We describe a study of the epidemiology of Pseudomonas aeruginosa (PA) infection in a group of adults with cystic fibrosis who attended a week-long summer camp in the U.K. Sputum samples were collected from 17 patients at the beginning and at the end of the holiday period. Examination of previous sputum samples had identified 11 patients who were chronically colonised with PA. They shared accommodation during the holiday. The sputum samples from these 11 patients were analysed so as to identify the strains of PA by their genotypic characters. All patients were colonised by unique strains before the beginning of the holiday, with the exception of two pairs of patients whose isolates were indistinguishable. After the holiday, eight of the 11 patients harboured strains of the same genotype as was found in their pre-holiday specimens. In three patients, a strain present post-holiday was different from that found in the pre-holiday specimen. In addition, in the case of one patient, two different genotypes were found in the pre-holiday specimen, only one of which was present after the holiday. Evidence of cross-infection of PA during the holiday was not found. Even so, evidence of person-to-person transmission of PA both within the hospital environment and through social contact is presented and discussed.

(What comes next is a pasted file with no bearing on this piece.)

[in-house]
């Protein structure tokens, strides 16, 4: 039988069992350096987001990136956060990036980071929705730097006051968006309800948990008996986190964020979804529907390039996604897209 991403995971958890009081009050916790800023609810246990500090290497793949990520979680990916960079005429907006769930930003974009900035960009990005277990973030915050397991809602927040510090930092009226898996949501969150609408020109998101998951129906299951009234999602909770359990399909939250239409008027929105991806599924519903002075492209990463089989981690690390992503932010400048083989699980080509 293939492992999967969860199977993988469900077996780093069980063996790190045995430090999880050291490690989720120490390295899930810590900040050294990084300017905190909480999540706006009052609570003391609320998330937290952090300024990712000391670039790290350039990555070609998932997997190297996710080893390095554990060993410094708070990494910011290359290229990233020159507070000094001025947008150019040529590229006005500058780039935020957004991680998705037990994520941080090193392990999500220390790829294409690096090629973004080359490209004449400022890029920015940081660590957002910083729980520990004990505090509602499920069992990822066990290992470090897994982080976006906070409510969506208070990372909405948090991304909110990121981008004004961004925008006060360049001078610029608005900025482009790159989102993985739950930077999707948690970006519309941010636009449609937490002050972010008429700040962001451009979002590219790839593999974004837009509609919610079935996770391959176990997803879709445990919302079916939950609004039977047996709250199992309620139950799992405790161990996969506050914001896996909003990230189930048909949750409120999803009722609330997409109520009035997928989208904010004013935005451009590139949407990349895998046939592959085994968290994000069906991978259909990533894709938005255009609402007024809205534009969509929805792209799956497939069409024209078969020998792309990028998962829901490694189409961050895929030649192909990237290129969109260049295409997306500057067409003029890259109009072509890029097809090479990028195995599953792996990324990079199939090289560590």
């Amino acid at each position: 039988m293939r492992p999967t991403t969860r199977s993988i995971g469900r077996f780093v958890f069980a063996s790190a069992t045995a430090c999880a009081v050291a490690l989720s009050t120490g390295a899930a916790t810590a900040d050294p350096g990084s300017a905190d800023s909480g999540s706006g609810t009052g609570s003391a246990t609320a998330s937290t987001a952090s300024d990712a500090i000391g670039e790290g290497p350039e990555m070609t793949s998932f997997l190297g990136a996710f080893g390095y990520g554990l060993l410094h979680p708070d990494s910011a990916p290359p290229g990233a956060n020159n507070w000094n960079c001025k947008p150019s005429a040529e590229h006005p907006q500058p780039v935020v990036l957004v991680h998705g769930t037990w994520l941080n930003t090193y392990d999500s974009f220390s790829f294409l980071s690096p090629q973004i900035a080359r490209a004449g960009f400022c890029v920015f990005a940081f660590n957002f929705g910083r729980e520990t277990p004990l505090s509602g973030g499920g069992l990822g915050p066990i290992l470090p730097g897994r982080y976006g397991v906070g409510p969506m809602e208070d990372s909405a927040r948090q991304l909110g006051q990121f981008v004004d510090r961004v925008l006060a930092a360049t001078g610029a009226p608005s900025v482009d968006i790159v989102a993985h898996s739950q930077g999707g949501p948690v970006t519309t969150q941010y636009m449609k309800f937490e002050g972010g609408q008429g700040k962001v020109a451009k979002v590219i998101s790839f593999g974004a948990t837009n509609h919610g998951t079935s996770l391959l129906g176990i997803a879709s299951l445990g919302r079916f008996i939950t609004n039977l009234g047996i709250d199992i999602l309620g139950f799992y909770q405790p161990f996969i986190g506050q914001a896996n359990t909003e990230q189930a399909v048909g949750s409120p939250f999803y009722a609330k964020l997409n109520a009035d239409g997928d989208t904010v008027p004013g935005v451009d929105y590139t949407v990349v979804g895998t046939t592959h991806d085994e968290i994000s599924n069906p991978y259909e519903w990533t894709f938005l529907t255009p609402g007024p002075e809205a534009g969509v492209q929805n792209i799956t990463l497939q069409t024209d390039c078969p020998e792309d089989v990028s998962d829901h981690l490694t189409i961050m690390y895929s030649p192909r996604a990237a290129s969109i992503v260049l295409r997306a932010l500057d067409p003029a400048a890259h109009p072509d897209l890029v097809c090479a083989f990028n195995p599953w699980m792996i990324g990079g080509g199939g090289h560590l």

Bibliographical noteFunding Information:
(D. L. Smith and L. B. Gumery were supported by the Cystic Fibrosis Trust. L. M. Dalla Costa was supported by the British Council.)